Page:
‘Not Waving But Drowning’ by Stevie Smith is a three-stanza poem that follows a rhyme scheme that slightly deviates as the poem progresses. In the first stanza the lines rhyme, abcb, the second, defe, and the third, gbhb. The ‘b’ line words are all unified by a “-ing” end rhyme. This is not the only way in which they are related though, Smith has chosen to use the same exact end words, in the same order, in these lines. The second line of both stanzas ends with “moaning,” and the fourth with, “drowning.”
The choice to rhyme every other line in ‘‘Not Waving But Drowning’ lifts up the very dark tone of the poem to something that is slightly more lighthearted. The rhymes allow the reader the enjoy the reading of the poem, without being too distressed by the dark subject matter. On the other hand, the contrast between the rhyme scheme and the discussion of death and unintentional neglect only draws more attention to the most somber elements of this piece.
The poem begins with the speaker stating that there is a dead man who is not really dead. He is not dead in that his story has more to offer to the world. His death came at the hands of apathy and neglect. The speaker knows this to be true as she is struggling out in the ocean waters and no one realizes. She is trying frantically to get someone’s attention but all the onlookers believe her to be “waving” rather than “drowning.”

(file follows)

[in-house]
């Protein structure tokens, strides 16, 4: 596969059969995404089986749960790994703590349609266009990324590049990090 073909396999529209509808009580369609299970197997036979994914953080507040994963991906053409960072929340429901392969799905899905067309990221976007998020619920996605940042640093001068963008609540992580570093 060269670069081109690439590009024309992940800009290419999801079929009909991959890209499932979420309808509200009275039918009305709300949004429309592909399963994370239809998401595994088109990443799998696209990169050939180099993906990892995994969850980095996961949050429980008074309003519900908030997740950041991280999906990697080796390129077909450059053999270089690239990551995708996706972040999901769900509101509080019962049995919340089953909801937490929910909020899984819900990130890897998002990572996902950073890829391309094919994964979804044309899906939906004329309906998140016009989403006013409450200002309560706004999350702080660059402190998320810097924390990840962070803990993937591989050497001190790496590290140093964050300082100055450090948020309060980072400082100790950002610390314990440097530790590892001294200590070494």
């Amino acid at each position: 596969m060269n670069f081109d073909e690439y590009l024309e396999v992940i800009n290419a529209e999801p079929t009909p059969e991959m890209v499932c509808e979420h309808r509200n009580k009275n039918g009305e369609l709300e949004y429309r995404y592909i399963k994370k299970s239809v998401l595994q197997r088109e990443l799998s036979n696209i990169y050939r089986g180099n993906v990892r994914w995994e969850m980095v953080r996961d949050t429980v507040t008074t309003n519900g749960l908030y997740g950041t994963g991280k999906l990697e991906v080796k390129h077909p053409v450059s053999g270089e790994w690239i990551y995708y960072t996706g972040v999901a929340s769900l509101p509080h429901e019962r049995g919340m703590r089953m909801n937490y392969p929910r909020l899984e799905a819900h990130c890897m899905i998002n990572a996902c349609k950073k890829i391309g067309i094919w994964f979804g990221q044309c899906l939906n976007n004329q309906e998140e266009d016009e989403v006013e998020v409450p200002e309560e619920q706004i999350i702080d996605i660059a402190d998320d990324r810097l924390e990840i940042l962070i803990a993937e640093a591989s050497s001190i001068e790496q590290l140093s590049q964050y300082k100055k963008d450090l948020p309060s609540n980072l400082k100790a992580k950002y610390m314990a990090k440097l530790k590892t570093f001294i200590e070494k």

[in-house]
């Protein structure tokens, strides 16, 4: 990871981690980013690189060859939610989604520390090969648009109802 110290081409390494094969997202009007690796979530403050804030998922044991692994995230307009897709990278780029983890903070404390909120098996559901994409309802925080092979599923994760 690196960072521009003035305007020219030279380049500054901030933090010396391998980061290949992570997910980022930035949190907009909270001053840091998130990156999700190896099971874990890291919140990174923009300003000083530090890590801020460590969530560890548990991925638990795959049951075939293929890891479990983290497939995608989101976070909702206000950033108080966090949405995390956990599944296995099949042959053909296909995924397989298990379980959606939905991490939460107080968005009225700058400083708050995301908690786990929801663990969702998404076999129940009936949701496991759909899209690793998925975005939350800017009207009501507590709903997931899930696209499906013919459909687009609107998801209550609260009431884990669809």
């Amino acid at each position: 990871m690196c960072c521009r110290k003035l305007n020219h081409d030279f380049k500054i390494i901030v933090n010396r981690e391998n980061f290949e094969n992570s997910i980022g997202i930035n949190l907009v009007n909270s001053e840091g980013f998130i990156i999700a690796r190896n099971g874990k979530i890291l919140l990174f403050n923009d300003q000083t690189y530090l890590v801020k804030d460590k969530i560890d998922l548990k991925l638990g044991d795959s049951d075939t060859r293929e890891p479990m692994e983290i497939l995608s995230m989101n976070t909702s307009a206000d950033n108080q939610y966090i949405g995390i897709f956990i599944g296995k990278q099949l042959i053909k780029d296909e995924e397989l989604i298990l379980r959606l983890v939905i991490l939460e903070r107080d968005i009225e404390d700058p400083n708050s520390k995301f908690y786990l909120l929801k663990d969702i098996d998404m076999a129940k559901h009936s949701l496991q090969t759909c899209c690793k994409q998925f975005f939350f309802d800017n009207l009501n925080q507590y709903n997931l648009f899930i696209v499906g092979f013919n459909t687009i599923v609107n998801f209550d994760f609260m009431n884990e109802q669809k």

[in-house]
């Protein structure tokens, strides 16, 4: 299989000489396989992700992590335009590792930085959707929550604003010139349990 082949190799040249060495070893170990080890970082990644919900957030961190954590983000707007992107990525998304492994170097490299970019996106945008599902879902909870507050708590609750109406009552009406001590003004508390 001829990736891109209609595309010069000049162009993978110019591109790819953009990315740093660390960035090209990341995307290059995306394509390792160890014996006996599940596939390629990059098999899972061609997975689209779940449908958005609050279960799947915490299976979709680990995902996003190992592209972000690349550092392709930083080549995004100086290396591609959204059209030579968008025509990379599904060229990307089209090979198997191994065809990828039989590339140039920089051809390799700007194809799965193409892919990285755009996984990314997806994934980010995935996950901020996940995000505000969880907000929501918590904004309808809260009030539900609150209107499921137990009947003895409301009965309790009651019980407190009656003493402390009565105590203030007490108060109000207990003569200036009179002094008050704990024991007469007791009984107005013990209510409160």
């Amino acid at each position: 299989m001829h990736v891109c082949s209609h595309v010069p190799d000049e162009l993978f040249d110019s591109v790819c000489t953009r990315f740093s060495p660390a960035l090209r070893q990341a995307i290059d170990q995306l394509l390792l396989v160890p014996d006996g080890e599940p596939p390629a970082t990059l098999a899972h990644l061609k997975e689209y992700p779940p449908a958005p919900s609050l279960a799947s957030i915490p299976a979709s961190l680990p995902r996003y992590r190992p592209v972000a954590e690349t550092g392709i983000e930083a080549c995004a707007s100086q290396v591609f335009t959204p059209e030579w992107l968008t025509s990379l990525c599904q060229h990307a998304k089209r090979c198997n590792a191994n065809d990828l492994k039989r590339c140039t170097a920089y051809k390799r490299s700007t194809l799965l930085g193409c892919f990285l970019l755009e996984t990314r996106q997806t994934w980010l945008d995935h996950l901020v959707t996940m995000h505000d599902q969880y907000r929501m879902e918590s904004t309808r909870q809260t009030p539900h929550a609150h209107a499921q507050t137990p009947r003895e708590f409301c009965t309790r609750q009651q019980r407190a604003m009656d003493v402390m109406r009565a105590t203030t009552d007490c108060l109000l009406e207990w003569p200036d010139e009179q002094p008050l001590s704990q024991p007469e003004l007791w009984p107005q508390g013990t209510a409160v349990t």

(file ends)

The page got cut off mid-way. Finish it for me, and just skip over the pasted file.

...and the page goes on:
In the second stanza the speaker critiques the emotionless reactions of the beachgoers and acquaintances she’s met in her life by describing their words regarding the dead man. They see him, attempt to recall something about his life, and then declare him dead without further ceremony. They believe that it must have been “too cold” for him and that his heart gave out.
The speaker continues on to tell her listeners that it has always been “too cold” for her. She has always been too far out to sea to make people understand her, especially now when she needs understanding the most.
You can read the full poem here.
Analysis of Not Waving But Drowning
Nobody heard him, the dead man,(…)And not waving but drowning.
The speaker begins this piece with a line that is meant to hook a reader, and convince them to continue on through the short stanzas. Smith writes, “Nobody heard him, the dead man.” This is a phrase, when read literally, seems obvious. Of course, a reader might think, one is unable to hear a dead person. But in the case of this poem, there are other factors at work.
The muteness of the person is not what is really at stake. The poet continues on, and throughout the following stanzas, a reader will be presented with a critique of the listener and observer. It is the beachgoers and watchers of a scene who are at fault.
The second line works similarly to the first. It is equally as shocking— especially when read after the first. A reader will hold two lines of thought at this point, one, is this person dead? And if not, why did the speaker say he was dead? It is revealed that the dead man is “still…moaning.” Although he is dead, in a location the speaker is yet to reveal, he is still making sounds. It is his death itself that is speaking. The loss of life has something to say on the man’s behalf, and the onlookers are not listening.